Jan 222013
Stavely AB grain elevator

The town of Stavely Alberta is located some one hundred kilometres south of Calgary and to those travelling on Highway #2, is most noteworthy for its huge grain elevator that sits just east of the busy thoroughfare. The building can’t be missed and the tall blue structure looms over the town, the passing cars and the surrounding prairie. You can spot it long before you arrive here.

I’ve passed by this town a million times but have never taken the initiative to pay it a visit. Until now that is and since we needed a break we thought it a good idea to do a walk-around, taking in some of the history of the place, while at the same time giving our legs a good stretch.

One of the first things we notice is that the town is celebrating 100 years in 2012. Congratulations Stavely!

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The next thing we see is a yard full of tractors – bright yellow tractors – meaning we are looking at examples from the maker Minneapolis-Moline (aka M-M). That yellow (almost a Caterpillar yellow) was that organization’s signature colour. Each tractor maker had their own company colours, green for John Deere, red for International Harvester…well you get the picture. This brand is not one I have seen much of, so I think overall they were not terribly common in Canada. Or at least in this area. The way the sun was shining sure made that yellow stand out.

Minneapolis Moline was formed in the late 1920s through a merger of several companies. White Motors then bought it up in the early 1960s and eventfully phased the name out over the next ten years. White also purchased a number of other tractor makers, Oliver and Canada’s Cockshutt for example. This maker was advertised as the “World’s Finest Tractors”. One machine sported a hand crank – that must have been hard work!

Amongst the sea of yellow was a John Deere looking rather out of place.

Many of of buildings seen in town are rather substantial looking structures made from brick. These date from the mid 1920s and were built after a fire swept through town, destroying most of the business district. The hotel in particular is interesting – I just love old hotels, especially if they are made from this material. I must stop in one day and have a beer and wings at the pub and soak it all up. It looks to be a real cowboy tavern.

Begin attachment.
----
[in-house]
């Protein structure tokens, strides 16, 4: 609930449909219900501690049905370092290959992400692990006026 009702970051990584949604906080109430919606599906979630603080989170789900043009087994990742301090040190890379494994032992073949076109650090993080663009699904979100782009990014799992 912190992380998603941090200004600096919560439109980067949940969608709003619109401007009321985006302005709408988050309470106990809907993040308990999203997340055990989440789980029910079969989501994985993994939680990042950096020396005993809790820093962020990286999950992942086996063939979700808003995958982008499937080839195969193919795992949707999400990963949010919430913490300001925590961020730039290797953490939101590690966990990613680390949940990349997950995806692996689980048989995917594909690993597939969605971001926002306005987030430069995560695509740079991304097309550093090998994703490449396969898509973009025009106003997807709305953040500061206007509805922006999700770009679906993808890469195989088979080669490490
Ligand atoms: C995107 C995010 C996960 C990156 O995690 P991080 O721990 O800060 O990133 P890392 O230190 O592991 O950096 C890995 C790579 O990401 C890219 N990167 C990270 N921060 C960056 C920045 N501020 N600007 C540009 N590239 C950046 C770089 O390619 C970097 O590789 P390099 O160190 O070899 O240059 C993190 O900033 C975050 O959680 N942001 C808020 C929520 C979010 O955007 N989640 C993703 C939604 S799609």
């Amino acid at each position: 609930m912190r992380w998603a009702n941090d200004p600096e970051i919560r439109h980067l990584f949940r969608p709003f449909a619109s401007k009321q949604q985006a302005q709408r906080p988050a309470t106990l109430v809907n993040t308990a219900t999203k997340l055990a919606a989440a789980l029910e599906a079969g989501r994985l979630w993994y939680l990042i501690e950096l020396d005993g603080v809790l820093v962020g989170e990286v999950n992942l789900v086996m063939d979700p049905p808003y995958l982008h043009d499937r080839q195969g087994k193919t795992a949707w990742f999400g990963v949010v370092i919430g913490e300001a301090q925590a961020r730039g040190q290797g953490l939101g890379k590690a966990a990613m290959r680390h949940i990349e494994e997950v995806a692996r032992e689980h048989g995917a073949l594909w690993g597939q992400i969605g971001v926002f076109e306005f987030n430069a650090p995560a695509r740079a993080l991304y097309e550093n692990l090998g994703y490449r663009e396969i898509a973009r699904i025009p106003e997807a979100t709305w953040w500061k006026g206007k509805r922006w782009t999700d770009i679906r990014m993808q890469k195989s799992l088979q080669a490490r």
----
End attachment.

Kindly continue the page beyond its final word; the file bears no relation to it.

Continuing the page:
At the end of the main street (actually 50th Ave – more on this below) and blocking the highway from being seen (and heard) is a very imposing grain elevator. The last one here, it’s framed perfectly by rows of buildings leading down the street to it. Now privately owned, it was formerly an Alberta Wheat Pool elevator (later Agricore) and you can tell by the light blue colour.

In the past Stavely was also home to many other elevators as this author has seen pictures from the 1970s showing another smaller AWP elevator and two Pioneers just north of this one. The others were likely torn down at the time the rail line was abandoned (2000-ish) but it’s nice this one was saved. As you may know, standing grain elevators are a pretty rare and where these used to be close to two thousand in the province now there are hundreds. This one is interesting in that it has two large integrated annexes flanking each side – aka a “double composite” elevator.

We walk around the front and strand where the old rail line used to be. One can easily imagine trains passing through and grain cars being loaded. But it’s only in dreams as the last train passed by here a dozen years ago. Stavely sits along the CPR’s MacLeod Subdivision, a former grain gathering branch that travelled from Calgary south to Fort MacLeod, connecting with the CPR’s southern mainline there.

Found in one back yard is a very cool late 1930s Ford truck. It has such nice lines and appears compete and in good shape. I hope to look so good when I am over seventy! Small towns always seems to be home to old trucks like this. Also seen in back is a El-Camino – an odd vehicle that is useless as a truck and useless as a car.

Be sure to comment on this post (below pictures).

Also seen in this section of town and all housed in nice brick buildings is a saddlery shop, an antique shop of course (all small towns have one) and the town’s office. Also seen is Unc’s machine shop, who repairs boat propellers. Odd, how may boats can there be on the almost lake-less prairies.

Found just off of downtown is what appears to be an old garage and service station. At least that what it looks like – heck I am pretty sure it is. It has some nice fieldstone work and it would be easy to see where the glass globe pumps would have fit under the awning.